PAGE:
Low levels of vitamin D are associated with a number of disorders and diseases . . . cardiovascular diseases, diabetes, weight gain, infectious diseases, multiple sclerosis, mood disorders, cognitive impairment, and even all-cause mortality. Scientifically, we simply do not know whether this is causative or correlated. Stated another way, do people who have certain health problems produce less vitamin D such that lower levels are a marker of poor health? Or do low levels of vitamin D cause bad health? If the latter, does taking vitamin D supplementation help to prevent disease?
Recently, Phillipe Autier published an article in The Lancet Diabetes & Endocrinology looking at the totality of evidence amassed to date. His findings are that vitamin D is a marker, not a cause. Stated another way, taking vitamin D to boost low levels does not seem to help prevent disease.
To reach this conclusion, Dr Autier scoured the scientific literature and evaluated 462 clinical trials. This is a large data base upon which to come up with an educated conclusion. The evidence indicates that taking vitamin D does not produce a benefit.
Even taking vitamin D for bone health may be questionable (vitamin D is important in regulating calcium and is known to be important for bone health). Another meta-analysis in The Lancet evaluated 23 studies looking specifically at the benefits of vitamin D supplementation to treat osteoporosis. The finding was that most bone areas evaluated showed no increase in bone density [aka BMD] at all. There was about 0.8% increase in BMD at the femoral neck, but that amount (if it is real) is probably not clinically meaningful. In total, if the goal is to prevent osteoporosis, vitamin D supplements are probably of limited use, though treating low levels of vitamin D is still probably warranted in the face of documented osteoporosis.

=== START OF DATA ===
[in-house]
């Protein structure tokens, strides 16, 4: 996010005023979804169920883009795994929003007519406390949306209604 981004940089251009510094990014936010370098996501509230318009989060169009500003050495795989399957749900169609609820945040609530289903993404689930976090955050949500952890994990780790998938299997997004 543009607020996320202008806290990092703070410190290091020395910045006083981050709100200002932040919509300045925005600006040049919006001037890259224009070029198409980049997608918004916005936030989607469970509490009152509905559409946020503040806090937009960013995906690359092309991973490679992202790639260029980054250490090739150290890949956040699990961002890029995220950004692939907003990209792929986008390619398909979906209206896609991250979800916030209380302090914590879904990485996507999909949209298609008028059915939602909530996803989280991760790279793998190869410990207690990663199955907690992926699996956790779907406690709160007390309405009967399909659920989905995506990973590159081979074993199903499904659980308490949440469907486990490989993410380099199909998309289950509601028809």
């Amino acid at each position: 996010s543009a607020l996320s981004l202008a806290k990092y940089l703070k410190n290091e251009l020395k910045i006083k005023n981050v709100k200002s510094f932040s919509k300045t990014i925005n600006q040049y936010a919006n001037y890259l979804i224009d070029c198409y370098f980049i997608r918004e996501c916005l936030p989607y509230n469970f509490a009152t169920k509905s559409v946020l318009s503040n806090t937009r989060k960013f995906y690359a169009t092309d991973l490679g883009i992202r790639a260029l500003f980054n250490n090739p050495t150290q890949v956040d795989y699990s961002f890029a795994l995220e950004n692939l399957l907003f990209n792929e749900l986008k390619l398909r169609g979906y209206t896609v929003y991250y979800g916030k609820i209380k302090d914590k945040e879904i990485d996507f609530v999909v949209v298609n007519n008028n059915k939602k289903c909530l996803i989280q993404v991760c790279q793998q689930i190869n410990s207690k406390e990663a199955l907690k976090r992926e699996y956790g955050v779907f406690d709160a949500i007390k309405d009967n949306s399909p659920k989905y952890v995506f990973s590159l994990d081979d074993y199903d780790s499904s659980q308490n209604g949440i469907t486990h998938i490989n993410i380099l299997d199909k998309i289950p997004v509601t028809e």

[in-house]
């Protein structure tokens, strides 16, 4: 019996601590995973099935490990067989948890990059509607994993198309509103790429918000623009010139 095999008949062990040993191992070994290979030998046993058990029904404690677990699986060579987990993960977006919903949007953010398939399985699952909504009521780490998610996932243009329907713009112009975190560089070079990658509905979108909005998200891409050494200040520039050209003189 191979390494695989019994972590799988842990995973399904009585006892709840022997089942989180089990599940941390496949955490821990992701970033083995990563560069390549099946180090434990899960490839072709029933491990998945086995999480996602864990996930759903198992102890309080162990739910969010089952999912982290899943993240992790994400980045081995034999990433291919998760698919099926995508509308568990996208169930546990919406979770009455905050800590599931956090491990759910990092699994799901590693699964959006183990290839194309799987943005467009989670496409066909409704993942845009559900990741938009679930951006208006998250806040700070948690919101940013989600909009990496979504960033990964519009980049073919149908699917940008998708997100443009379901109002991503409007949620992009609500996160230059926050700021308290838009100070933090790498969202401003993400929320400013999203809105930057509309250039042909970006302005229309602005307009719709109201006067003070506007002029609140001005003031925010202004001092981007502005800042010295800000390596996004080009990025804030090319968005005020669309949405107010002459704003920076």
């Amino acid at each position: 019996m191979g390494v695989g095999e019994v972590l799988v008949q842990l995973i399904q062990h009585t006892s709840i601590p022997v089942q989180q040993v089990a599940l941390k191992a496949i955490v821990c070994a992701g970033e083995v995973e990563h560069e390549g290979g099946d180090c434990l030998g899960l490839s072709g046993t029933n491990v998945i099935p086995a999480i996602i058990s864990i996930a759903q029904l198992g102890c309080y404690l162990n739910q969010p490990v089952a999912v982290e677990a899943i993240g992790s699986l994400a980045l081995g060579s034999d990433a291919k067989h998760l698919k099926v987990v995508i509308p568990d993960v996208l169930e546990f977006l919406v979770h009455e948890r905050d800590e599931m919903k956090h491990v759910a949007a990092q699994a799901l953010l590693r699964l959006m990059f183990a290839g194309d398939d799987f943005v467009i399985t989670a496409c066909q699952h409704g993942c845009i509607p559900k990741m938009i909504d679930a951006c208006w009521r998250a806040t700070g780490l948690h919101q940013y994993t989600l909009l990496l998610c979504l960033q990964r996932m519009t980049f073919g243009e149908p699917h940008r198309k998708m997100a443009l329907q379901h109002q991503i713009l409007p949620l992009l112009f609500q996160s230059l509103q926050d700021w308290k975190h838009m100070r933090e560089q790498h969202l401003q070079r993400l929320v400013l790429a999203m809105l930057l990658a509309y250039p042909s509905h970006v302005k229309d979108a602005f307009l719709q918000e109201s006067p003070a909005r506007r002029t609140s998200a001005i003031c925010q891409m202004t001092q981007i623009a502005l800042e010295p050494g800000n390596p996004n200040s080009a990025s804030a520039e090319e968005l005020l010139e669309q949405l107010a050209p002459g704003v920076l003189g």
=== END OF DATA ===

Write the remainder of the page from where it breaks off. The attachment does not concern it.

Despite the negative evidence available to date, it is worth pursuing the question further given the observed correlation between low vitamin D levels and disease. Several large studies are ongoing. One of these is the VITAL study, being conducted in the UK, which will evaluate 20,000 people. In several years, this should provide a definitive answer. Until then, indiscriminate testing of vitamin D levels (and taking vitamin D to treat low levels identified from a lab test) are not clinically warranted and do not seem likely to improve health outcomes.
sources: Vitamin D status and ill health: a systematic review (The Lancet Diabetes & Endocrinology); Effects of vitamin D supplements on bone mineral density: a systematic review and meta-analysis (The Lancet)